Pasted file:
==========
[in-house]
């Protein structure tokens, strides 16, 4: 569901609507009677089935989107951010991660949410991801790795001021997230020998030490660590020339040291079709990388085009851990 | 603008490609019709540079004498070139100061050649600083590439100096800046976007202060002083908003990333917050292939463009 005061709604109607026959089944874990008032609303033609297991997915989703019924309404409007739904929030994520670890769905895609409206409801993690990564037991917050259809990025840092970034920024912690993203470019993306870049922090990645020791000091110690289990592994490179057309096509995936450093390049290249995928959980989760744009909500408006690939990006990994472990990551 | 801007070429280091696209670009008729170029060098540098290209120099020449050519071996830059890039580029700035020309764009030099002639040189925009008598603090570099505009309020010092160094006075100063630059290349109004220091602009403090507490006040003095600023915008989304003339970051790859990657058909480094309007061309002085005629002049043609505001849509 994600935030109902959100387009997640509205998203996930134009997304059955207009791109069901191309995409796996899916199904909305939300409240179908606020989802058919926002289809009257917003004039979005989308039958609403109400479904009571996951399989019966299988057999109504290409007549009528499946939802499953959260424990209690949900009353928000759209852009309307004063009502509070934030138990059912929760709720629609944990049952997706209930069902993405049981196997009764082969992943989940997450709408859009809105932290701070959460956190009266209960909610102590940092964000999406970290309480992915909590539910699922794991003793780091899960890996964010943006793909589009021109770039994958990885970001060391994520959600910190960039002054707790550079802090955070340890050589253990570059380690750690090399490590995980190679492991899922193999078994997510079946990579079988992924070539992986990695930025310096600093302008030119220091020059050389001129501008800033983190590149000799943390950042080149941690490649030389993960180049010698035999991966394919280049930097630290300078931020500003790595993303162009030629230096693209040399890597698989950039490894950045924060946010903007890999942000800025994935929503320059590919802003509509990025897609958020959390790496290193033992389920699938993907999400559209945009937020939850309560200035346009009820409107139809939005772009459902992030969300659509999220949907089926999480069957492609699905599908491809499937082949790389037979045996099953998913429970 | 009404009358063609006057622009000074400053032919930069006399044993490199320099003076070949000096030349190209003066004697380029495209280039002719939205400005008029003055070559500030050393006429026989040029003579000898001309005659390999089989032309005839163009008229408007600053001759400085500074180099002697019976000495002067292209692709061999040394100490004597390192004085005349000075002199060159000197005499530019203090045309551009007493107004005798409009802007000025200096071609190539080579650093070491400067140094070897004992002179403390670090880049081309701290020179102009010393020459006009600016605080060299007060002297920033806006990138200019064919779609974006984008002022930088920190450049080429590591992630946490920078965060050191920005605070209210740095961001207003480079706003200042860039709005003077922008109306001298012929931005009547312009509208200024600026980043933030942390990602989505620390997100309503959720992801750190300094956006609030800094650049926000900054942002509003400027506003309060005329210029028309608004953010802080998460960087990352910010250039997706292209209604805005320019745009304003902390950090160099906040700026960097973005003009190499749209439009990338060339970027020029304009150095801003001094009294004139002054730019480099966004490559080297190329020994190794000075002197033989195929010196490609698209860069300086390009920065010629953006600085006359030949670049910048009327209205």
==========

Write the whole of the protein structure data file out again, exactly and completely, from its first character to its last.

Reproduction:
[in-house]
């Protein structure tokens, strides 16, 4: 569901609507009677089935989107951010991660949410991801790795001021997230020998030490660590020339040291079709990388085009851990 | 603008490609019709540079004498070139100061050649600083590439100096800046976007202060002083908003990333917050292939463009 005061709604109607026959089944874990008032609303033609297991997915989703019924309404409007739904929030994520670890769905895609409206409801993690990564037991917050259809990025840092970034920024912690993203470019993306870049922090990645020791000091110690289990592994490179057309096509995936450093390049290249995928959980989760744009909500408006690939990006990994472990990551 | 801007070429280091696209670009008729170029060098540098290209120099020449050519071996830059890039580029700035020309764009030099002639040189925009008598603090570099505009309020010092160094006075100063630059290349109004220091602009403090507490006040003095600023915008989304003339970051790859990657058909480094309007061309002085005629002049043609505001849509 994600935030109902959100387009997640509205998203996930134009997304059955207009791109069901191309995409796996899916199904909305939300409240179908606020989802058919926002289809009257917003004039979005989308039958609403109400479904009571996951399989019966299988057999109504290409007549009528499946939802499953959260424990209690949900009353928000759209852009309307004063009502509070934030138990059912929760709720629609944990049952997706209930069902993405049981196997009764082969992943989940997450709408859009809105932290701070959460956190009266209960909610102590940092964000999406970290309480992915909590539910699922794991003793780091899960890996964010943006793909589009021109770039994958990885970001060391994520959600910190960039002054707790550079802090955070340890050589253990570059380690750690090399490590995980190679492991899922193999078994997510079946990579079988992924070539992986990695930025310096600093302008030119220091020059050389001129501008800033983190590149000799943390950042080149941690490649030389993960180049010698035999991966394919280049930097630290300078931020500003790595993303162009030629230096693209040399890597698989950039490894950045924060946010903007890999942000800025994935929503320059590919802003509509990025897609958020959390790496290193033992389920699938993907999400559209945009937020939850309560200035346009009820409107139809939005772009459902992030969300659509999220949907089926999480069957492609699905599908491809499937082949790389037979045996099953998913429970 | 009404009358063609006057622009000074400053032919930069006399044993490199320099003076070949000096030349190209003066004697380029495209280039002719939205400005008029003055070559500030050393006429026989040029003579000898001309005659390999089989032309005839163009008229408007600053001759400085500074180099002697019976000495002067292209692709061999040394100490004597390192004085005349000075002199060159000197005499530019203090045309551009007493107004005798409009802007000025200096071609190539080579650093070491400067140094070897004992002179403390670090880049081309701290020179102009010393020459006009600016605080060299007060002297920033806006990138200019064919779609974006984008002022930088920190450049080429590591992630946490920078965060050191920005605070209210740095961001207003480079706003200042860039709005003077922008109306001298012929931005009547312009509208200024600026980043933030942390990602989505620390997100309503959720992801750190300094956006609030800094650049926000900054942002509003400027506003309060005329210029028309608004953010802080998460960087990352910010250039997706292209209604805005320019745009304003902390950090160099906040700026960097973005003009190499749209439009990338060339970027020029304009150095801003001094009294004139002054730019480099966004490559080297190329020994190794000075002197033989195929010196490609698209860069300086390009920065010629953006600085006359030949670049910048009327209205």